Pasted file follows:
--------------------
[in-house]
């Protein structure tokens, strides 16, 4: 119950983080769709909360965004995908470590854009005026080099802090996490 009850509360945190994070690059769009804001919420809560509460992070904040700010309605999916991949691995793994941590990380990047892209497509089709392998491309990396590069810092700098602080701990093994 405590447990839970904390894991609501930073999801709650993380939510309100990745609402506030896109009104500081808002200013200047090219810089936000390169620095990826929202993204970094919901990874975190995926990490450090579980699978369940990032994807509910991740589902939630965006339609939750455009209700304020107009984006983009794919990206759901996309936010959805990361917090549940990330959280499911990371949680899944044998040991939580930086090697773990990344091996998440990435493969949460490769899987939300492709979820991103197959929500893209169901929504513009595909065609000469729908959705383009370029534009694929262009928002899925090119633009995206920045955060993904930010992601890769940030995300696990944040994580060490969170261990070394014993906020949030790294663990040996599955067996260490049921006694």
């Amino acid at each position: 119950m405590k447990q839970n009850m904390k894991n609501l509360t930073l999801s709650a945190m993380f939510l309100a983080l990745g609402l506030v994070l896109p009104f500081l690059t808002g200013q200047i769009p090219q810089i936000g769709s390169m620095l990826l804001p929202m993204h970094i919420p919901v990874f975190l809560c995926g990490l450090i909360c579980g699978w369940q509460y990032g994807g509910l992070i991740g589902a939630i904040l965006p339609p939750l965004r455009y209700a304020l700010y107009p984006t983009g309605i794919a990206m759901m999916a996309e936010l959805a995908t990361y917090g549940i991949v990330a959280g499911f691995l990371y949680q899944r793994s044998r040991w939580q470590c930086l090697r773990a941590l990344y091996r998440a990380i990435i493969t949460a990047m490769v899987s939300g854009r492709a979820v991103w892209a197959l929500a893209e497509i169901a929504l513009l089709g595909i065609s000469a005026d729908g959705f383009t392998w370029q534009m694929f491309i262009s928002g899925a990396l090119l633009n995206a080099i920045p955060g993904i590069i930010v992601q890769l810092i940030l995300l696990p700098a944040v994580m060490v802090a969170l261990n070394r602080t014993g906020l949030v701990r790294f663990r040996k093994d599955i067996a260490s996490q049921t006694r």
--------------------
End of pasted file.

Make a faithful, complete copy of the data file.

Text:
[in-house]
């Protein structure tokens, strides 16, 4: 119950983080769709909360965004995908470590854009005026080099802090996490 009850509360945190994070690059769009804001919420809560509460992070904040700010309605999916991949691995793994941590990380990047892209497509089709392998491309990396590069810092700098602080701990093994 405590447990839970904390894991609501930073999801709650993380939510309100990745609402506030896109009104500081808002200013200047090219810089936000390169620095990826929202993204970094919901990874975190995926990490450090579980699978369940990032994807509910991740589902939630965006339609939750455009209700304020107009984006983009794919990206759901996309936010959805990361917090549940990330959280499911990371949680899944044998040991939580930086090697773990990344091996998440990435493969949460490769899987939300492709979820991103197959929500893209169901929504513009595909065609000469729908959705383009370029534009694929262009928002899925090119633009995206920045955060993904930010992601890769940030995300696990944040994580060490969170261990070394014993906020949030790294663990040996599955067996260490049921006694």
């Amino acid at each position: 119950m405590k447990q839970n009850m904390k894991n609501l509360t930073l999801s709650a945190m993380f939510l309100a983080l990745g609402l506030v994070l896109p009104f500081l690059t808002g200013q200047i769009p090219q810089i936000g769709s390169m620095l990826l804001p929202m993204h970094i919420p919901v990874f975190l809560c995926g990490l450090i909360c579980g699978w369940q509460y990032g994807g509910l992070i991740g589902a939630i904040l965006p339609p939750l965004r455009y209700a304020l700010y107009p984006t983009g309605i794919a990206m759901m999916a996309e936010l959805a995908t990361y917090g549940i991949v990330a959280g499911f691995l990371y949680q899944r793994s044998r040991w939580q470590c930086l090697r773990a941590l990344y091996r998440a990380i990435i493969t949460a990047m490769v899987s939300g854009r492709a979820v991103w892209a197959l929500a893209e497509i169901a929504l513009l089709g595909i065609s000469a005026d729908g959705f383009t392998w370029q534009m694929f491309i262009s928002g899925a990396l090119l633009n995206a080099i920045p955060g993904i590069i930010v992601q890769l810092i940030l995300l696990p700098a944040v994580m060490v802090a969170l261990n070394r602080t014993g906020l949030v701990r790294f663990r040996k093994d599955i067996a260490s996490q049921t006694r």